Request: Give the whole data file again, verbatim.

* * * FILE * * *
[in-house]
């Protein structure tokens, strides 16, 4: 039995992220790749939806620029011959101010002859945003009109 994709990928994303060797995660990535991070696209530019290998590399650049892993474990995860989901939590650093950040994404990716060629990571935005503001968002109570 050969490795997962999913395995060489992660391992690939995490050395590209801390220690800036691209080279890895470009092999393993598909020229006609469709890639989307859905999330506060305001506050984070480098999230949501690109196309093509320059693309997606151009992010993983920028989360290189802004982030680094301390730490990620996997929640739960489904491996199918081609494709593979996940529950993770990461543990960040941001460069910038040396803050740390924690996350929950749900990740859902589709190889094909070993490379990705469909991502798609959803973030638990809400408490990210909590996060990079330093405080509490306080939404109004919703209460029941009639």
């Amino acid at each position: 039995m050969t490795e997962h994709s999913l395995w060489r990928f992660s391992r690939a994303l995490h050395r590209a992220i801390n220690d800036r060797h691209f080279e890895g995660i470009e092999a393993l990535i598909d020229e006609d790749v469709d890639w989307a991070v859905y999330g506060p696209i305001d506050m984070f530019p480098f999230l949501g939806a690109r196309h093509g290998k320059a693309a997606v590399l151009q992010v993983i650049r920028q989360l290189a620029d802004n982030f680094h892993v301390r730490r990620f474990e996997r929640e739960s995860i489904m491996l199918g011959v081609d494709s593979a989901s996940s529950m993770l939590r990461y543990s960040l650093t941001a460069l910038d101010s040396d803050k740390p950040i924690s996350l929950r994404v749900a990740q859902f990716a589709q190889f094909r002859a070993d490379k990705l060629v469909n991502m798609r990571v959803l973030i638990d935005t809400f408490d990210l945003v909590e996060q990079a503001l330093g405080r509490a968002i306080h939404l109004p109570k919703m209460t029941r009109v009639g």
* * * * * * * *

[in-house]
């Protein structure tokens, strides 16, 4: 039995992220790749939806620029011959101010002859945003009109 994709990928994303060797995660990535991070696209530019290998590399650049892993474990995860989901939590650093950040994404990716060629990571935005503001968002109570 050969490795997962999913395995060489992660391992690939995490050395590209801390220690800036691209080279890895470009092999393993598909020229006609469709890639989307859905999330506060305001506050984070480098999230949501690109196309093509320059693309997606151009992010993983920028989360290189802004982030680094301390730490990620996997929640739960489904491996199918081609494709593979996940529950993770990461543990960040941001460069910038040396803050740390924690996350929950749900990740859902589709190889094909070993490379990705469909991502798609959803973030638990809400408490990210909590996060990079330093405080509490306080939404109004919703209460029941009639």
């Amino acid at each position: 039995m050969t490795e997962h994709s999913l395995w060489r990928f992660s391992r690939a994303l995490h050395r590209a992220i801390n220690d800036r060797h691209f080279e890895g995660i470009e092999a393993l990535i598909d020229e006609d790749v469709d890639w989307a991070v859905y999330g506060p696209i305001d506050m984070f530019p480098f999230l949501g939806a690109r196309h093509g290998k320059a693309a997606v590399l151009q992010v993983i650049r920028q989360l290189a620029d802004n982030f680094h892993v301390r730490r990620f474990e996997r929640e739960s995860i489904m491996l199918g011959v081609d494709s593979a989901s996940s529950m993770l939590r990461y543990s960040l650093t941001a460069l910038d101010s040396d803050k740390p950040i924690s996350l929950r994404v749900a990740q859902f990716a589709q190889f094909r002859a070993d490379k990705l060629v469909n991502m798609r990571v959803l973030i638990d935005t809400f408490d990210l945003v909590e996060q990079a503001l330093g405080r509490a968002i306080h939404l109004p109570k919703m209460t029941r009109v009639g």